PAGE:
# good newbie examples for cross-referencing

I have been searching all over and I do not understand how to reference a block of text in an external document.

I am using the memoir documentclass. I am trying to use the XR package and the \externaldocument{filename} command. To store chunks of text that will be included in various documentation. My goal is to store all of this in an external file, but include portions of it in my writing. Most of this is boilerplate info, so it doesn’t change much. I would like to reference it so that when it does change, it only has to be changed once.

I am getting very frustrated as most of the examples I found are leveraging pre-existing knowledge of LaTex. I am trying to use the \ref{} command to call the chunk of text.

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it sounds like this would be a job for \include rather than the xr package –  cmhughes Apr 5 '12 at 20:51
Welcome to TeX.SE! Please consider providing a bit more information about the structure of your document(s). For instance, which document class(es) do you use? Do you use the basic \ref command or one of the more advanced commands, such as \autoref and/or \cref, that are provided by the hyperref and cleveref packages, respectively? Lastly, your question isn't clear about your objective: Are you trying to create cross-references to items (e.g., sections and equations) contained in an external document, or are you looking to include chunks of text stored in an external document? –  Mico Apr 5 '12 at 20:52
Perhaps you are looking for something like the catchfilebetweentags package. Search this site for that keyword, or perhaps start with \input only part of a file using catchfilebetweentags package. It would be helpful if you provided a mock up of the external file and some examples of how you want to reference/include it, so that we can more directly answer your question. –  Peter Grill Apr 5 '12 at 21:10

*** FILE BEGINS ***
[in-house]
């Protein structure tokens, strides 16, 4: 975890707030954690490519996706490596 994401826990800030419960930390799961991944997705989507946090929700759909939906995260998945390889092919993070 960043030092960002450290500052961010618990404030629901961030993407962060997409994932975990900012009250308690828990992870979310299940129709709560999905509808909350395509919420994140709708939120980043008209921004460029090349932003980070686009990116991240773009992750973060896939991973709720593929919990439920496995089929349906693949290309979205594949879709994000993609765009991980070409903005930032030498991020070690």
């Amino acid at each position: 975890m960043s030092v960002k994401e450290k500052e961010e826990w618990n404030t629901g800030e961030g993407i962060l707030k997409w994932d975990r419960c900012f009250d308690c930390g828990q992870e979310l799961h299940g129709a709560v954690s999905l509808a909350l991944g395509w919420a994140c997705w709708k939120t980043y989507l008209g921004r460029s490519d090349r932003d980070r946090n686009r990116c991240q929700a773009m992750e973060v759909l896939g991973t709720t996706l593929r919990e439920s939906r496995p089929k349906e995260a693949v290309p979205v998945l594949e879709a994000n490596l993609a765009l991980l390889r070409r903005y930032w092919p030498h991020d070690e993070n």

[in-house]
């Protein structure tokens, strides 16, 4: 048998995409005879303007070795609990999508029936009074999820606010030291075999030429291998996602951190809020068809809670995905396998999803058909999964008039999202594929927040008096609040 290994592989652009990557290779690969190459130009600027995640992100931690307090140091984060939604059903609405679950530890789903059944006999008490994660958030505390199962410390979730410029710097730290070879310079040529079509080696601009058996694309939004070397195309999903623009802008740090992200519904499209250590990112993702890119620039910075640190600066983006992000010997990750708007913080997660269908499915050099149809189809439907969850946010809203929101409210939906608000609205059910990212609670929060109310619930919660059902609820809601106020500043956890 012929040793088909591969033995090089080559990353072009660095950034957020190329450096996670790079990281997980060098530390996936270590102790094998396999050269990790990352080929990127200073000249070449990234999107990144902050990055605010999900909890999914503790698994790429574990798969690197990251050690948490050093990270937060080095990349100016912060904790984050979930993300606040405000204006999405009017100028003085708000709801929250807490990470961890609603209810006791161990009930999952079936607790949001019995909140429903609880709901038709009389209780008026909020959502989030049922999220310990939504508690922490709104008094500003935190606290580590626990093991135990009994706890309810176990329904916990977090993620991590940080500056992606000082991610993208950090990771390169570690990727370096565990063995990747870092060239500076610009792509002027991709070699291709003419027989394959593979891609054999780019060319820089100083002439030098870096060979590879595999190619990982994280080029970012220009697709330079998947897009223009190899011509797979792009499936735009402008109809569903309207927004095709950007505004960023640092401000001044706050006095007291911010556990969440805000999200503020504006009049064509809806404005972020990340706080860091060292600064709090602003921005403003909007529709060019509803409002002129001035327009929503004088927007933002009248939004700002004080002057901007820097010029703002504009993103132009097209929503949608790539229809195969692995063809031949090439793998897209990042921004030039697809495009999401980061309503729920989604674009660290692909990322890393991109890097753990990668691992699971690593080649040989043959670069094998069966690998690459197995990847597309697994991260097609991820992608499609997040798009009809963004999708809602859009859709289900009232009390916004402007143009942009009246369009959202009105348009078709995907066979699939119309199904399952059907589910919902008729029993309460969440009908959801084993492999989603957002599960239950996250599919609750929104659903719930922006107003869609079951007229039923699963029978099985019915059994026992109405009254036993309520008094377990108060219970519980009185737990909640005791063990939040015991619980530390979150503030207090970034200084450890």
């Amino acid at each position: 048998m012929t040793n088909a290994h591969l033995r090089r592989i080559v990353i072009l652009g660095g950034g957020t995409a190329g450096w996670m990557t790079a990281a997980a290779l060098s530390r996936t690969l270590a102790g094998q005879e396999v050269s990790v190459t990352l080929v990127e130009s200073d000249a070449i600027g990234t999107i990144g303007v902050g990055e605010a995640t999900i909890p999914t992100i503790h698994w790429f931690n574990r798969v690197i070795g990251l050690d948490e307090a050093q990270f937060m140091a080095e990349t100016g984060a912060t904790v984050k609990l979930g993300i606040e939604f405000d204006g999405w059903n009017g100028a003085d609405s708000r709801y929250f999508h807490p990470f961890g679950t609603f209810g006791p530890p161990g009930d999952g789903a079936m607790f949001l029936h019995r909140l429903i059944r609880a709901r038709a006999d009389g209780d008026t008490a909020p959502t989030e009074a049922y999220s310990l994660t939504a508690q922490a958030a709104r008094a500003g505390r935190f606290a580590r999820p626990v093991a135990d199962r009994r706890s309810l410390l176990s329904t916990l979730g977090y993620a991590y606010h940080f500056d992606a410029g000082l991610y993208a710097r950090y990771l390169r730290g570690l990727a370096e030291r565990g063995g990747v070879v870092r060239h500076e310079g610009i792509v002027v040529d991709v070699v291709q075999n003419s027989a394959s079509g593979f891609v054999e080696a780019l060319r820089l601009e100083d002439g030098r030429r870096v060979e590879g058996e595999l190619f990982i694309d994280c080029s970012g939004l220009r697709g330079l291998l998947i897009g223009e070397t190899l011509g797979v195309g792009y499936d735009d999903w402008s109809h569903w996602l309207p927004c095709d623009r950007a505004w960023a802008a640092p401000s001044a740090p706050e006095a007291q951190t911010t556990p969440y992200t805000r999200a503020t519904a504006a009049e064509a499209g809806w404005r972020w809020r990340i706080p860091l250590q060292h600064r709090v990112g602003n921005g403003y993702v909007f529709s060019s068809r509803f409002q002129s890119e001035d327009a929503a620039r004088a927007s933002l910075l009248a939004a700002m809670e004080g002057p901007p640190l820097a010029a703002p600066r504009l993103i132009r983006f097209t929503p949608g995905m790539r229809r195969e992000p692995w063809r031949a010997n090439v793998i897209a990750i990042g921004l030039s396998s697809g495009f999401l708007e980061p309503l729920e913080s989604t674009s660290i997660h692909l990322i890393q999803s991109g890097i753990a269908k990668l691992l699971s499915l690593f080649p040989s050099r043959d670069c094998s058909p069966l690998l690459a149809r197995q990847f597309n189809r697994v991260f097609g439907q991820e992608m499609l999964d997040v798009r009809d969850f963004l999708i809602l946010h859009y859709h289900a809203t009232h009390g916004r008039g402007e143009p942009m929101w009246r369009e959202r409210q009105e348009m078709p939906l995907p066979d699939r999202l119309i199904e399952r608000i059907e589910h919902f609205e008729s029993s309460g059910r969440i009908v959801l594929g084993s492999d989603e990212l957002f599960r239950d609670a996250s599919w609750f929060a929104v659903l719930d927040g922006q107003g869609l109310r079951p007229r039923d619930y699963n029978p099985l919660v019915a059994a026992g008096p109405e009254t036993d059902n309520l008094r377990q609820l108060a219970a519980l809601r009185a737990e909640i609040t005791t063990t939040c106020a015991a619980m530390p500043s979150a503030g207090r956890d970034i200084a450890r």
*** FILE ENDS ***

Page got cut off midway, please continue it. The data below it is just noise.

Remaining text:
I think you may be confused. Cross-referencing usually uses a \label-\ref system that references a specific object by virtue of its label. For example,

\begin{theorem}
Blah blah, nice.\label{mytheorem}
\end{theorem}
See Theorem~\ref{mytheorem}.


This cross-referencing does not return the contents of the environment. If this is what you're after, and storing it in an external file, then you should use

\input{somefile.abc}


\input{<file>} literally puts the contents of <file> into your document at the place where you call \input. So, if the contents of <file> changes, it will change wherever you \input it.

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Ok, is there a similar command that allow me to select portions of <file> and include paragraphs of text from it? –  TheSavo Apr 5 '12 at 20:59
@TheSavo: If you're talking about extracting so from line X to Y in a file, then listings might help. But not easily in general, AFAIK (I remember a question about this but I'll have to look for it). However, you can nest the inclusion. So, any boilerplate information you want to use, you can put in a separate file. Also see When should I use \input vs. \include? –  Werner Apr 5 '12 at 21:03